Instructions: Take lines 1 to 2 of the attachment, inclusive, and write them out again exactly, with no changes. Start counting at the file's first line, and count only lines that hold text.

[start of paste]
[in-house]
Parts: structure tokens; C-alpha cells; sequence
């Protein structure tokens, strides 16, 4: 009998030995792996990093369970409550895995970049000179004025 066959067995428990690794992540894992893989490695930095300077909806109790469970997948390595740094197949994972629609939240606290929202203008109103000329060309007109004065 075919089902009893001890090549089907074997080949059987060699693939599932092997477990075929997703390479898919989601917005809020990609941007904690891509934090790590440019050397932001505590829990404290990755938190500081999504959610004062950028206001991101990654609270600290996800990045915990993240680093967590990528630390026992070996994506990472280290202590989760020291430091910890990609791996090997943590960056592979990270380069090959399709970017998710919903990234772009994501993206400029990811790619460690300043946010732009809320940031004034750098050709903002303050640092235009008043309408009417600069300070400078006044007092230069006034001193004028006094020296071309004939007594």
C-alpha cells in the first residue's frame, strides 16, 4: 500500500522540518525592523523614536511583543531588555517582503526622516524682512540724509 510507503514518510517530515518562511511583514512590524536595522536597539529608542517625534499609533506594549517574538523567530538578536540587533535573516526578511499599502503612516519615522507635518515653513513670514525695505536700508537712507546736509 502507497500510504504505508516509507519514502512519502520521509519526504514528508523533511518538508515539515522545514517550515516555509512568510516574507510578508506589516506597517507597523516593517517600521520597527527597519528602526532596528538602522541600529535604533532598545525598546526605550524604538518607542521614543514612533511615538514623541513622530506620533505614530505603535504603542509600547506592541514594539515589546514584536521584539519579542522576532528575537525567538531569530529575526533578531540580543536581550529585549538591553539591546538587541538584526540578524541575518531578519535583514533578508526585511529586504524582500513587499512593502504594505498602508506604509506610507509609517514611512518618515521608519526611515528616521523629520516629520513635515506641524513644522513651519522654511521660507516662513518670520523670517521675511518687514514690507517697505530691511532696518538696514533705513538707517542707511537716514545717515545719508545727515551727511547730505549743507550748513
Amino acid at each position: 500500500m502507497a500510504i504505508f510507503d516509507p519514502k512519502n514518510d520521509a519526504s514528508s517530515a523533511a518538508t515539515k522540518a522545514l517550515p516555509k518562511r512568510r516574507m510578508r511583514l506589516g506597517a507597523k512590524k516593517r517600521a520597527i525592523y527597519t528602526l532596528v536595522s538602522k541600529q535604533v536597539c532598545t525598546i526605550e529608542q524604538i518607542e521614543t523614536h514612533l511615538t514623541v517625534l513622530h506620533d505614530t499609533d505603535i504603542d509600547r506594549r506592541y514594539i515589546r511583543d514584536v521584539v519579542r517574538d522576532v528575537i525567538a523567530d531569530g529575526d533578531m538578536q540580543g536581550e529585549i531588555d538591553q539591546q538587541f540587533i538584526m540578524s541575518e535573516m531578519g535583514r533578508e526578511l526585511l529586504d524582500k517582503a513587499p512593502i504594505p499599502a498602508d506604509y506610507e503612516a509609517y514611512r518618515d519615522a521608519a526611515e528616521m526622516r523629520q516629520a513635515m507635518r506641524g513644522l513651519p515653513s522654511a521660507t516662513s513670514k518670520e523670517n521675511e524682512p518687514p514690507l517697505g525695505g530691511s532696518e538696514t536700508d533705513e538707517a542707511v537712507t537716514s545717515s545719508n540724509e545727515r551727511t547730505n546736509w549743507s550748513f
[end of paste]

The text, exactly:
[in-house]
Parts: structure tokens; C-alpha cells; sequence